The University of Louisville’s Archives and Special Collections presents “Coal – 1979,” a collection of black and white photographs by local photographer Ted Wathen.
More than 50 photographs Wathen took while working on President Carter’s Commission on Coal during a particularly tumultuous era in the energy sector will be displayed Jan. 14 – March 17 in the Photographic Archives Gallery of the Ekstrom Library. The public is invited to an opening reception from 5-7 p.m., Jan. 14.
Wathen’s work has appeared in the International Museum of Photography, the White House, the Speed Art Museum and numerous local galleries, as well as in “Time-Life Photography Series,” “Fortune,” “Forbes” and “Newsweek.” He co-founded and has served as partner of the commercial photography firm Quadrant Inc. since 1986.
After earning an master’s of fine arts degree in photography from the University of Florida, Wathen launched the Kentucky Documentary Photographic Project in 1975, which entailed visiting each of the Commonwealth’s 120 counties to create a visual record. He was then tapped by President Carter’s administration to serve as the principal photographer for the Presidential Commission on Coal, a 1979 study initiated after a 110-day national coal strike.
“President Carter sought to stabilize the coal industry that had been plagued with wildcat strikes, union corruption and industry intransigence,” Wathen said. “Coal was seen as our national energy solution. The United States had a 300-year supply of coal. If properly developed this would be our answer to the OPEC oil embargo. Both the United Mine Workers of America and the Bituminous Coal Operators of America wanted to stabilize production.”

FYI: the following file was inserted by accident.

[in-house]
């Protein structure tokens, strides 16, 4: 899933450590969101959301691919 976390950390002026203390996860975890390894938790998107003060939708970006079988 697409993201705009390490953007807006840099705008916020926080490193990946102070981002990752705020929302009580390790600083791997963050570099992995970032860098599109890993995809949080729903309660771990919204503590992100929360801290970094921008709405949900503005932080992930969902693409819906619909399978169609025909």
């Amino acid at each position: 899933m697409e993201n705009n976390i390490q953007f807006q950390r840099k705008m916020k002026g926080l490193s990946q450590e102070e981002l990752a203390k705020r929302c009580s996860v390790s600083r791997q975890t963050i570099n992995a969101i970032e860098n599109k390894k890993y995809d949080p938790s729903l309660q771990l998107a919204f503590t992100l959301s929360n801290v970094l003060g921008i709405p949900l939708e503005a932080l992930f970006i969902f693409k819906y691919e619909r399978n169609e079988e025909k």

The project required Wathen and four other photographers to document the living and working conditions of coalminers. Wathen photographed in Kentucky, Ohio, West Virginia and Illinois.
Many of the photographs were published in the Commission’s report, “The American Coal Miner: a Report on Community and Living Conditions in the Coalfields.” They were also exhibited at the White House, the International Center of Photography and the exhibit prints and negatives are housed in the National Archives.
Wathen had access to his negatives for about a month and was able to make the prints that will appear in the exhibit before turning them over to the National Archives.
Exhibit hours are 8 a.m. – 5 p.m., Mon.-Fri.
For more information, contact Elizabeth Reilly, curator, photographic archives, at 502-852-8730 or email@example.com.